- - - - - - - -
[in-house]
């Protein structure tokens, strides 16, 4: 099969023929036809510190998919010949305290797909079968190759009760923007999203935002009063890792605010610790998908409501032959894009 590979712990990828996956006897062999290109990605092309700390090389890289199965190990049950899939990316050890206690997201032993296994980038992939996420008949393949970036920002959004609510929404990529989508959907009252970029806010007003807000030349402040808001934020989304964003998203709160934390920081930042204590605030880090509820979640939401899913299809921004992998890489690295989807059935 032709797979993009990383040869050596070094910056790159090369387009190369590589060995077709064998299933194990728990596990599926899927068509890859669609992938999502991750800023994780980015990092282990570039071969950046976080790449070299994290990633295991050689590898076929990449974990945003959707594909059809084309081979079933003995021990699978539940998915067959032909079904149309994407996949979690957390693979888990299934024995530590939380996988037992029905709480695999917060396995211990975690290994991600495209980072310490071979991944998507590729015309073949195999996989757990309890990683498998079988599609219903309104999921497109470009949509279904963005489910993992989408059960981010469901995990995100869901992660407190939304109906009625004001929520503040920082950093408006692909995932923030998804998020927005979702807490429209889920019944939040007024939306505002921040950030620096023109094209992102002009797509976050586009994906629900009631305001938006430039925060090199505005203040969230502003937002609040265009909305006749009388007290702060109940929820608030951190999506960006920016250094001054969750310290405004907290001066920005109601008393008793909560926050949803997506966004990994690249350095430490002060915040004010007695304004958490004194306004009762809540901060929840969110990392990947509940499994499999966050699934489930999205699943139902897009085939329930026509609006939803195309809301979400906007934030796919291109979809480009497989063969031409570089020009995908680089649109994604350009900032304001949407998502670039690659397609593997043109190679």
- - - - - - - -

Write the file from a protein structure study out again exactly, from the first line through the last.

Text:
[in-house]
């Protein structure tokens, strides 16, 4: 099969023929036809510190998919010949305290797909079968190759009760923007999203935002009063890792605010610790998908409501032959894009 590979712990990828996956006897062999290109990605092309700390090389890289199965190990049950899939990316050890206690997201032993296994980038992939996420008949393949970036920002959004609510929404990529989508959907009252970029806010007003807000030349402040808001934020989304964003998203709160934390920081930042204590605030880090509820979640939401899913299809921004992998890489690295989807059935 032709797979993009990383040869050596070094910056790159090369387009190369590589060995077709064998299933194990728990596990599926899927068509890859669609992938999502991750800023994780980015990092282990570039071969950046976080790449070299994290990633295991050689590898076929990449974990945003959707594909059809084309081979079933003995021990699978539940998915067959032909079904149309994407996949979690957390693979888990299934024995530590939380996988037992029905709480695999917060396995211990975690290994991600495209980072310490071979991944998507590729015309073949195999996989757990309890990683498998079988599609219903309104999921497109470009949509279904963005489910993992989408059960981010469901995990995100869901992660407190939304109906009625004001929520503040920082950093408006692909995932923030998804998020927005979702807490429209889920019944939040007024939306505002921040950030620096023109094209992102002009797509976050586009994906629900009631305001938006430039925060090199505005203040969230502003937002609040265009909305006749009388007290702060109940929820608030951190999506960006920016250094001054969750310290405004907290001066920005109601008393008793909560926050949803997506966004990994690249350095430490002060915040004010007695304004958490004194306004009762809540901060929840969110990392990947509940499994499999966050699934489930999205699943139902897009085939329930026509609006939803195309809301979400906007934030796919291109979809480009497989063969031409570089020009995908680089649109994604350009900032304001949407998502670039690659397609593997043109190679």